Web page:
Heterogeneity in Externalizing Problems at Age 3: Association With Age 15 Biological and Environmental Outcomes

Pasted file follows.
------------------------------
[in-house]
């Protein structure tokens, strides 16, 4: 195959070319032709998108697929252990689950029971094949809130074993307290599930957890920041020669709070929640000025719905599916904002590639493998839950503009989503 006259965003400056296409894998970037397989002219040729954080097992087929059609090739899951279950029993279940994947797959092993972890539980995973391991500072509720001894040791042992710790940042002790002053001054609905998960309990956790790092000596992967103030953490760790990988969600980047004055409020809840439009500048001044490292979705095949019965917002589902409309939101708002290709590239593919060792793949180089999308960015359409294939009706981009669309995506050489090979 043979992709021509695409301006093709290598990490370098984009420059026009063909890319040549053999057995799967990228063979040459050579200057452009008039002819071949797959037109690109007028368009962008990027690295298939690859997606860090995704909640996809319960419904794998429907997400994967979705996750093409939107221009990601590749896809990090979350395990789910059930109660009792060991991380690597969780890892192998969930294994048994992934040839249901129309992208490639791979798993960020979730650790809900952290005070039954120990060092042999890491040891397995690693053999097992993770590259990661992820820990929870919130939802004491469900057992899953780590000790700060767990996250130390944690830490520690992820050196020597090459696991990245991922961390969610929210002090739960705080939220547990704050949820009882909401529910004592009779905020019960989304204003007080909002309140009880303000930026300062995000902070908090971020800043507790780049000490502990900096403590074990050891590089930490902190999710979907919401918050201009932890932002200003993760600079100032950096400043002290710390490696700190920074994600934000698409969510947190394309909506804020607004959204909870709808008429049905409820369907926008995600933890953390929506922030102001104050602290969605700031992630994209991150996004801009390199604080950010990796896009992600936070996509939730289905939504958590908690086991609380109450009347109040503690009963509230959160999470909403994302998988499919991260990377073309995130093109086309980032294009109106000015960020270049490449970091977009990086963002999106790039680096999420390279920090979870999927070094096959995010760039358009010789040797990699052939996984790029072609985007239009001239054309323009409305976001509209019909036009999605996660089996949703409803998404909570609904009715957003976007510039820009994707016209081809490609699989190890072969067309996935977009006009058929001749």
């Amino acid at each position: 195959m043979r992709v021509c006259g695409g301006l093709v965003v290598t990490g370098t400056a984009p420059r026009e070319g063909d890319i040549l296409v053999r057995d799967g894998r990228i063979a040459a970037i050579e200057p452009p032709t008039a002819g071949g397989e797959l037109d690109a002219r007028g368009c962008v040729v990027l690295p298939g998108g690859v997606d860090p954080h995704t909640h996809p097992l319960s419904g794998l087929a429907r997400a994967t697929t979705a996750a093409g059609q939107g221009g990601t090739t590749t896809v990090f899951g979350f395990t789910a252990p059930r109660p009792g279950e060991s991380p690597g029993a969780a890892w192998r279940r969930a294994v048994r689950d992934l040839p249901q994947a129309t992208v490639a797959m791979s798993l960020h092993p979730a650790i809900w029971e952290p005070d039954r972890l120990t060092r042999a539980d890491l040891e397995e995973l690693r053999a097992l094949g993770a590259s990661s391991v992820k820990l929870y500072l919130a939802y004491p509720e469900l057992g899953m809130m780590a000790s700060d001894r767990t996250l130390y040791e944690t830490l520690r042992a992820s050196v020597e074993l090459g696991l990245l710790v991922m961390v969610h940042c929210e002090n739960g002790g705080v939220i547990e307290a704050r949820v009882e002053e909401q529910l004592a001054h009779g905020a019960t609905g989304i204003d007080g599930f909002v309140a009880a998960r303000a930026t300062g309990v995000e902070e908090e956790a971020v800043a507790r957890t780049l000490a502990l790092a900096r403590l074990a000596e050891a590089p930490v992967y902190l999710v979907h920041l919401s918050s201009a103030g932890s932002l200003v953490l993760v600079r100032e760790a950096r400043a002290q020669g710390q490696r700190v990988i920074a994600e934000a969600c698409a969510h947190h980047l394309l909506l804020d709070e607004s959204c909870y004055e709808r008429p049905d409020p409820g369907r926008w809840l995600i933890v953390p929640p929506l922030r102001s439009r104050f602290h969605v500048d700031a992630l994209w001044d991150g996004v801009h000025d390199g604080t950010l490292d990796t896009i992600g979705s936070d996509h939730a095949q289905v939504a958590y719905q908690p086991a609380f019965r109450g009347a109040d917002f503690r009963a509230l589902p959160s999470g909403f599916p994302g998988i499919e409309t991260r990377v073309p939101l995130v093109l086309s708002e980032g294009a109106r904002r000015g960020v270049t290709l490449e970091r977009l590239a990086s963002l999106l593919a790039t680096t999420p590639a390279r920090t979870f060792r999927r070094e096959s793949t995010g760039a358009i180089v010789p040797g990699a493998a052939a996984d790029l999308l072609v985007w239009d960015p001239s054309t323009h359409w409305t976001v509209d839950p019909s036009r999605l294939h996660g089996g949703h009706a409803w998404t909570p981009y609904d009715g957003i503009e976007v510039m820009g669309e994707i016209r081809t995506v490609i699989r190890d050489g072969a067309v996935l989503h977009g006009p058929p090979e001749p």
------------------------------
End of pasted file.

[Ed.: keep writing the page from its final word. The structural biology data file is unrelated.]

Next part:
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Investigating heterogeneity in antisocial behavior early in life is essential for understanding the etiology, development, prognosis, and treatment of these problems. Data from the longitudinal National Institute of Child Health and Development (NICHD) study of Early Child Care were used to identify homogeneous groups of young antisocial children differentiated on externalizing problems, internalizing problems, and callous-unemotional (CU) traits using latent profile analysis (LPA). We examined how identified subgroups were differentiated on adolescent social, biological, cognitive, and environmental outcomes, controlling for dispositional and contextual antecedents during the first 2 years of life. The sample consisted of 1,167 children (52% male) followed from toddlerhood to adolescence. LPA identified a large “low problems” group (n = 795; 49.9% male) as well as 3 antisocial groups at age 3: the first scored high on internalizing and externalizing problems but low on CU traits (Ext/Int, n = 125), the second scored high on CU traits and externalizing problems but low on internalizing problems (primary CU variant, n = 135), and the third scored high on CU traits, internalizing, and externalizing problems (secondary CU variant, n = 112), and these differences persisted into adolescence. Primary and secondary CU variants were further differentiated from one another on adolescent measures of aggression (reactive and relational), biological indices (cortisol, heart rate), cognitive abilities, and parental psychopathology, after controlling for early life risk factors (i.e., maternal sensitivity, difficult temperament, and maternal depression). We discuss implications of our findings for research, theory, and practice on early childhood externalizing problems.

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